While repartitioning or installing OS on a disk which was already used in a software RAID array may show an error “disk contains BIOS metadata error” occasionally. Normally this can be fixed by doing a wipe the first and last sectors of a disk using dd. Also, the inbuilt raid command “dmraid” provides a command to clear the metadata. I have tried this in a live environment but most of the time, it fails to assemble or find the existing array. For your reference, see the command below.
dmraid -r -E /dev/sdX
Wipe the first and last sectors of a disk using dd
We will see how to Wipe the first and last sectors of a disk using dd further. We will have to find the disk block information. The partition size can be determined using the “-s” parameter with the fdisk command or from the file /proc/partitions.
Get the disk block information. You may get this from /proc/partitions or using command fdisk -s
[email protected]:~# cat /proc/partitions |grep -i sda 8 0 244198584 sda 8 1 244197376 sda1 [email protected]:~fdisk -s /dev/sda 244198584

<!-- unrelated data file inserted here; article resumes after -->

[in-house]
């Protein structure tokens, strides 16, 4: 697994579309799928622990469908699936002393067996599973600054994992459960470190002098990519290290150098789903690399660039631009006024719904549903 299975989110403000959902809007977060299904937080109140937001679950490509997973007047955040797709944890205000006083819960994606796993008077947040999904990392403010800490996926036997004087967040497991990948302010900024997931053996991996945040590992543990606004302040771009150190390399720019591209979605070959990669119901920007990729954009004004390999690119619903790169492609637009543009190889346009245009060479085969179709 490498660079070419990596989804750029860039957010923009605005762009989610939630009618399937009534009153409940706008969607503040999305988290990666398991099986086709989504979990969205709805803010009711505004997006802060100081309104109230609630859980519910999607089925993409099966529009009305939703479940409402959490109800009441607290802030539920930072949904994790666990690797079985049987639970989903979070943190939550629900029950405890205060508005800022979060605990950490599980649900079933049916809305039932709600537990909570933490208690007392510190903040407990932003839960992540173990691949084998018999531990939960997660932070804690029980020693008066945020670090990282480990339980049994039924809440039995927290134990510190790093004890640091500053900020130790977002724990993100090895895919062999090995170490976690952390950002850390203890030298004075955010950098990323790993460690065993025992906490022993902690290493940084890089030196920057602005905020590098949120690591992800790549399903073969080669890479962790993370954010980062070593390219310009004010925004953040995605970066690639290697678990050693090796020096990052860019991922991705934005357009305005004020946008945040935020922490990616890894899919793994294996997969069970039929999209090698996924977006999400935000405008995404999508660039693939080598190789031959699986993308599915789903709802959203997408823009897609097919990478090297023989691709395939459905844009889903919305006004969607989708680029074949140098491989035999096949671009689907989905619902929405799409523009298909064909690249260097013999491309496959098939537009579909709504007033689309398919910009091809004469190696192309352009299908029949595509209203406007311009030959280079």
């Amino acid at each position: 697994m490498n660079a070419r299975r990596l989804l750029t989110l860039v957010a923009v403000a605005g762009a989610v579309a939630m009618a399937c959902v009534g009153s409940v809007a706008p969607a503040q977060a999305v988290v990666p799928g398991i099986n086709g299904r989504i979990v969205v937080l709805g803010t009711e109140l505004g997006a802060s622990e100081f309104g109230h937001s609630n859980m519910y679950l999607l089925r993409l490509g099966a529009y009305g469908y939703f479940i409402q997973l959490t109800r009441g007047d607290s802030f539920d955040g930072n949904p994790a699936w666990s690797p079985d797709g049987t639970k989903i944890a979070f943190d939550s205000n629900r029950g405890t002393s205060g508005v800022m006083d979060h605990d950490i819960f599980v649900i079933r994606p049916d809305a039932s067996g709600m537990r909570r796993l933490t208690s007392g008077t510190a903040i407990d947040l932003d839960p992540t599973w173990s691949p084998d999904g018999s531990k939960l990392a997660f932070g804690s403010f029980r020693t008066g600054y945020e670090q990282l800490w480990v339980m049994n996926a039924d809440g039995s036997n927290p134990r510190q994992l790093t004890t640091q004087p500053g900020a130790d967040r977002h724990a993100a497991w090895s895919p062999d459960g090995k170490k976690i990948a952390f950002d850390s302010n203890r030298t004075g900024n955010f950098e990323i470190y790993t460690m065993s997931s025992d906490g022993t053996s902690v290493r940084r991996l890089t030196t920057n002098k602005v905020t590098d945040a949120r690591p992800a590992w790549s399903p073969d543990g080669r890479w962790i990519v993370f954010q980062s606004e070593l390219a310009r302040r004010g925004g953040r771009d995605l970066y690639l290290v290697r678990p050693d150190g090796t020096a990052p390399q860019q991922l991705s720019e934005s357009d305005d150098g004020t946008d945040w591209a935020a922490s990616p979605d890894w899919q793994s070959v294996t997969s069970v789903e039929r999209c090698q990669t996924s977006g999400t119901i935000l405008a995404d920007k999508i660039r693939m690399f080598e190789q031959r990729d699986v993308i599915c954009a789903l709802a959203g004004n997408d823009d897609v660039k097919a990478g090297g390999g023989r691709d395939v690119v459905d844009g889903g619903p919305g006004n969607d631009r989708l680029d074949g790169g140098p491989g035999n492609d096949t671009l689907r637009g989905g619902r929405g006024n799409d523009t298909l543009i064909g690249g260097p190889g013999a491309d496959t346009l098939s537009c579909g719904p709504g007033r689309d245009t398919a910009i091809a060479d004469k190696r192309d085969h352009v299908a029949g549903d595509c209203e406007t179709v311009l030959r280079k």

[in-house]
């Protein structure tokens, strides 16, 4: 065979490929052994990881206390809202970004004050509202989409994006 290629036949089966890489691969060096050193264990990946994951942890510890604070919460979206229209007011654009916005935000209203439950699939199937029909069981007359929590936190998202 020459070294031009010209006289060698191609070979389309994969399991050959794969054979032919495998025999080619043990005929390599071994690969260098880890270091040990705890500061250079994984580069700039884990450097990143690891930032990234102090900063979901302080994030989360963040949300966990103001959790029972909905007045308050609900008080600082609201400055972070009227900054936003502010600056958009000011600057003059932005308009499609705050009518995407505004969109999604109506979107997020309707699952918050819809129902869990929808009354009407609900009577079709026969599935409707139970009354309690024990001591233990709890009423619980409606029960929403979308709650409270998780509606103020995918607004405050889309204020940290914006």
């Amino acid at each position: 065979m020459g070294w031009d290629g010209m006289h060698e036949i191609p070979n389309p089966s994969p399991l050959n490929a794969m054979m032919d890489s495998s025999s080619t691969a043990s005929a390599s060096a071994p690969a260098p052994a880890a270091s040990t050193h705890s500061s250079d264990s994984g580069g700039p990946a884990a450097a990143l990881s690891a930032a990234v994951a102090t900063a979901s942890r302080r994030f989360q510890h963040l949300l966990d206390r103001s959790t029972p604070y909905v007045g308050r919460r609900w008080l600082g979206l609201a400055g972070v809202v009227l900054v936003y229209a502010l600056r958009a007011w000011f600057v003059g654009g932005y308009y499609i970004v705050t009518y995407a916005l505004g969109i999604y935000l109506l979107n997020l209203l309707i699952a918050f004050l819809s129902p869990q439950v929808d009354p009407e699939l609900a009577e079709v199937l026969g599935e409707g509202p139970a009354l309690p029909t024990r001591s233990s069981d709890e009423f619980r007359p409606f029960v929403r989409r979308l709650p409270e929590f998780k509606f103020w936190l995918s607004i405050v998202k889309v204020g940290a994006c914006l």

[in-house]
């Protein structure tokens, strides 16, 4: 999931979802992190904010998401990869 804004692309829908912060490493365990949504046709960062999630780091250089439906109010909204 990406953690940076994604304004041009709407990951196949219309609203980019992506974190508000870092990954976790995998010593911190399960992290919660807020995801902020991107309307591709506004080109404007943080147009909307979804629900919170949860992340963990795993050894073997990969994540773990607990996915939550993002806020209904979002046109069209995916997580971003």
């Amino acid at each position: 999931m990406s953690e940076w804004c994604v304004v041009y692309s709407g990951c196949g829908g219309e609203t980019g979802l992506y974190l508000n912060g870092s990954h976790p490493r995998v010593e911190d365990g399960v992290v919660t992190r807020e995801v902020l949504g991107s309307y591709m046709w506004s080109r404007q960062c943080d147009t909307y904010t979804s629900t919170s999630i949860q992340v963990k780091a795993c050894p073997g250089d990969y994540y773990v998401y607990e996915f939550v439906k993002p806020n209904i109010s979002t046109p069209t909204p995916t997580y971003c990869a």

Next, we will erase the first 1024 bytes from the beginning of the disk using the “dd” command.
dd if=/dev/zero of=/dev/sdb bs=1k count=1
This will wipe out 1024 bytes from the beginning of the disk partition.
To wipe or erase the last 1024 bytes from the end of the disk:
dd if=/dev/zero of=dev/sdb bs=1k seek=244198582
244198582 is the value of the last disk sector subtracted by 2 to find the block from which the deletion should start.
Once this is completed, the disk is ready for the reuse. We will not see the initial error when reinstalling the OS or re-adding to an array.
We can simply wrap up everything in a one lione-liner, which will remove both the first and last 1024 bytes of your disk.
dd if=/dev/zero of=/dev/sdb bs=1k count=1; dd if=/dev/zero of=/dev/sdb bs=1k seek=$((`fdisk -s /dev/sdb` - 2))
That concludes the article. Suggestions and comments are always welcome.